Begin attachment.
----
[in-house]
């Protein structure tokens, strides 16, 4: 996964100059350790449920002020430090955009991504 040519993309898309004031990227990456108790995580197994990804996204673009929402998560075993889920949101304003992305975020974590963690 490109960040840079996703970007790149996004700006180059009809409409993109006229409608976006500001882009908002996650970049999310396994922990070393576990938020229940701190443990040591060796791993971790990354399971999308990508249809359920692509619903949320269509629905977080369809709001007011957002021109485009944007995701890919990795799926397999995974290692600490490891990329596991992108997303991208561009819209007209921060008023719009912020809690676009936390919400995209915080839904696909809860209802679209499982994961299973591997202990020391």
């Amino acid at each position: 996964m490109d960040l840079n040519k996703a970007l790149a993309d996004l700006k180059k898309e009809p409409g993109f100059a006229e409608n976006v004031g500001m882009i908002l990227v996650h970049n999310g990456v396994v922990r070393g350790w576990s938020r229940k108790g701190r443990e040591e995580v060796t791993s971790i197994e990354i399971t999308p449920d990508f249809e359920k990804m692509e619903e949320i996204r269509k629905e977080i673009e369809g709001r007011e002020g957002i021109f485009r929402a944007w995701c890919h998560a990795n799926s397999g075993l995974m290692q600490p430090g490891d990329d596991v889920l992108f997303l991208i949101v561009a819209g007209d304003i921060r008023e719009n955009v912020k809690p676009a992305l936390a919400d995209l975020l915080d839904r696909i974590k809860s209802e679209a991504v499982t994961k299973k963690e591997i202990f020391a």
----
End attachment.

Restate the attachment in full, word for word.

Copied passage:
[in-house]
């Protein structure tokens, strides 16, 4: 996964100059350790449920002020430090955009991504 040519993309898309004031990227990456108790995580197994990804996204673009929402998560075993889920949101304003992305975020974590963690 490109960040840079996703970007790149996004700006180059009809409409993109006229409608976006500001882009908002996650970049999310396994922990070393576990938020229940701190443990040591060796791993971790990354399971999308990508249809359920692509619903949320269509629905977080369809709001007011957002021109485009944007995701890919990795799926397999995974290692600490490891990329596991992108997303991208561009819209007209921060008023719009912020809690676009936390919400995209915080839904696909809860209802679209499982994961299973591997202990020391």
């Amino acid at each position: 996964m490109d960040l840079n040519k996703a970007l790149a993309d996004l700006k180059k898309e009809p409409g993109f100059a006229e409608n976006v004031g500001m882009i908002l990227v996650h970049n999310g990456v396994v922990r070393g350790w576990s938020r229940k108790g701190r443990e040591e995580v060796t791993s971790i197994e990354i399971t999308p449920d990508f249809e359920k990804m692509e619903e949320i996204r269509k629905e977080i673009e369809g709001r007011e002020g957002i021109f485009r929402a944007w995701c890919h998560a990795n799926s397999g075993l995974m290692q600490p430090g490891d990329d596991v889920l992108f997303l991208i949101v561009a819209g007209d304003i921060r008023e719009n955009v912020k809690p676009a992305l936390a919400d995209l975020l915080d839904r696909i974590k809860s209802e679209a991504v499982t994961k299973k963690e591997i202990f020391a």